Nov 27, 2008 - 11:44 am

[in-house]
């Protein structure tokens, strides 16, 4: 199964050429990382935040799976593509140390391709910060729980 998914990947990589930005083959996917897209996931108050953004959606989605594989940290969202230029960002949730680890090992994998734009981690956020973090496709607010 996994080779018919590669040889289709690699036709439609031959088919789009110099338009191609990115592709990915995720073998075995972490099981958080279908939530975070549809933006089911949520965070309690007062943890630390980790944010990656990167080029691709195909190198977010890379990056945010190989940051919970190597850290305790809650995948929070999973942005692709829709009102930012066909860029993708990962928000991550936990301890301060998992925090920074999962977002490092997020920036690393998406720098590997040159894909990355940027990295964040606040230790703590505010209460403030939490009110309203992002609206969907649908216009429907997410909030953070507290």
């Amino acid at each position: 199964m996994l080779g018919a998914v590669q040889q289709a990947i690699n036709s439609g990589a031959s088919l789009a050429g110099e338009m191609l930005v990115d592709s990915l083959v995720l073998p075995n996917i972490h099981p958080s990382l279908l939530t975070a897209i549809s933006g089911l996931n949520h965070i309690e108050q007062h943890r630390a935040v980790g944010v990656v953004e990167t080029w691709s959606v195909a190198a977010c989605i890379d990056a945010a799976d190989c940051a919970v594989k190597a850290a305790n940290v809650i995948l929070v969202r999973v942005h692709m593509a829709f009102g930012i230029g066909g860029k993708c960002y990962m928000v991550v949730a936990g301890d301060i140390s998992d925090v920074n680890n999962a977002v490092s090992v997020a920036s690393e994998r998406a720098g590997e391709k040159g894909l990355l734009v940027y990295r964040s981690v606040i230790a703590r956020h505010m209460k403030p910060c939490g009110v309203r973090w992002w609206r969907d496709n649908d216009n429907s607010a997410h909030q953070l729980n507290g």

Well I've been thrown into a world that only 6 months ago I was only aware of on a surface level one could say. Months ago a routine check-up with my family physician revealed an elevated PSA and well here I am today. I remember my doctor explaining to me that although most physicians start screening at 50, he prefers to test his patients at 40, even though I had no symptoms and no family history and well I had just passed over the lordy lordy 40 hill.I gave him a simple "ohhkay", went through with the test and went back to work. A week later I suffered a back injury and upon calling the office they requested I come in for a visit. It wasn't until my doctor spoke to me that I realized why I had been asked to come in for a back injury. It was then I learned of the acronym PSA, three of most influental letters in my life. My PSA level had been reported as 7.4. My doctor placed me on antibiotics stating that possibly it could be an infection, even saying, "We're gonna hope it is." I never showed emotion in the office, he even asked me if I understood what was happening. I felt as though he had been talking to someone else until I sat in the pharmacy parking lot looking at the prescription and the lab report, that's when the first realization seeped into me that this is not someone in a movie or book, this is not fiction, this is me, writing my biography as it happens. I cried softly for a few before talking to my fiance, who felt the reality immediatly. You see we had plans to be married on October 2nd in the Upper Peninsula of Michigan. We had endured many bumps in the road for years to get to this point, but this was definately the largest, our Everest. She insisted at first we stay behind and find answers, at which time I challenged her with the idea of seeing what we can today and enjoying ourselves. I've wanted to marry my best friend for years, and this was an ideal time as far as I was concerned. I went back to the lab weeks later and had another PSA test completed only to receive the results two days before we were to leave for our wedding. The letter read,"PSA 4.7, still too high for your age, please see Urologist." On September 26th we pointed the car up 75north and headed for the serenity of the UP. We married in the most remote area anyone could ever imagine, far from anything modernized and societized as I like to say. It rained drops of ice that day, but it subsided just as we stopped under the trees to begin the ceremony. We exchanged vows promising to love one another and care for one another in all aspects of life, and words will never describe how beautiful my wife was that day, a beauty you could only see by looking deep through her eyes. The rain began again once the ceremony ended showing us that there are certain powers in this world that coperate if even for a moment in life.We spent the rest of the week with our eyes wide open , flooding our senses with all the beauty our mortal bodies could handle. During our trip we never discussed my health, the future, not once, it was our truce and my request. Upon returning home to Atlanta I immediatly made an appointment with the recommended urologist at Emory. He was very concerned with my PSA vs age and recommended a biopsy,at which I gave a decisive "yes",if anything to end the uncertainty. I had never informed anyone other than my wife at this point so it was beginning to become very difficult to keep the whole process secretive. I asked for a couple of vacation days off via email without an explination at which time my boss gave an unknowing response,"Approved! Have Fun!" On November 12th I had my biopsy ,the urologist took 18 cores during the procedure. I came through just fine minus the pressure, clots, bleeding etc. By November 14th I had no signs of blood and felt much better, now it was just the waiting for the appointment on November 20th. I slipped back into my books and music and held my wife's hand to ease the nerves and await the news. November 18th I started bleeding again during the day, out of nowhere. I quickly scanned through my head my daily activities looking to see if I had strayed into anything streneous, nothing came to mind. That night I could not urinate and the pain was becoming excruciating, the blood was bright red and I became faint. I rushed to Emory to learn that I had fallen into that 1% statistic of men that have complications from a biopsy, why couldn't these odds follow me to the lottery! I was up all night enduring something I'm sure could have been used in a Robin Cook medical/horror novel, the manual removal of clots via syringe and catheter. This procedure went on for an hour or so, only the bed rails that I gripped probably kept the time. The next day I was released from Emory catheter still intact. November 20th my wife and I drove to the doctor's office holding hands. He had assumed that the staff at the hospital had informed me of my results so he inadvertly spoke of my cancer as he assured me he would take out my catheter. My wife broke into tears and me, well I stood there and accessed the situation with no reation due to the shell that had just exploded next to me. My doctor was very nice, comforting, I have nothing but kind words for him. He handed me a packet entitled "Understanding Prostate Cancer" at which time I simply stared. He stated that I am the youngest patient he has ever diagnosed and I should thank my family doctor for early screening, which I am planning to do this week in person. He answered all of our questions and without hesitation recommended removal of the prostate due to to the lab results and my age. 8 of the 18 cores contained cancerous cells, Gleason score 7. I have had a few moments with my wife, both fun and crying. I disclosed everything to my boss, who was very supportive, my parents who naturally are extremely worried. My outlook is very positive though, we caught it early in life,I'm healthy and it gives me an advantage of beating PC. I've got the support of my best friend and wife, who has held my hand from the beginning and inspires me. My four children who bombard me with both love and the requirements of a father, which tend to motivate me. Right down to my big goofy rottwieler who covers me in kisses everytime I'm sitting there in thought. I have CT and bone scans scheduled for next week, then another sit and wait, which seems to be the hardest part in this juncture of PC. I'm open to talking to anyone about treatments,experiences,doctors,etc., the more I can absorb the better! I'm extremely pleased with the treatment I've received at Emory here in Atlanta so far and would like to continue. Again this is all so new to me, I expected turning 40 would bring some new milestones in life, but not a challenge like this one. I think we somehow got dropped off in this town of Prostate Cancer, on our way to some more prosperous and healthy metropolis. We never knew our ticket didn't cover the full route, so we had to step off the bus in this little place. There's no application for residency and no vote for admission, just coincedence and chance. We go and play the hand that we are holding, which is a little better than the hands that the folks are holding on the stops on down the route. I'll always reside in this town even after I finish my hand, if for anything to help the rest of the men that continuously get off the bus.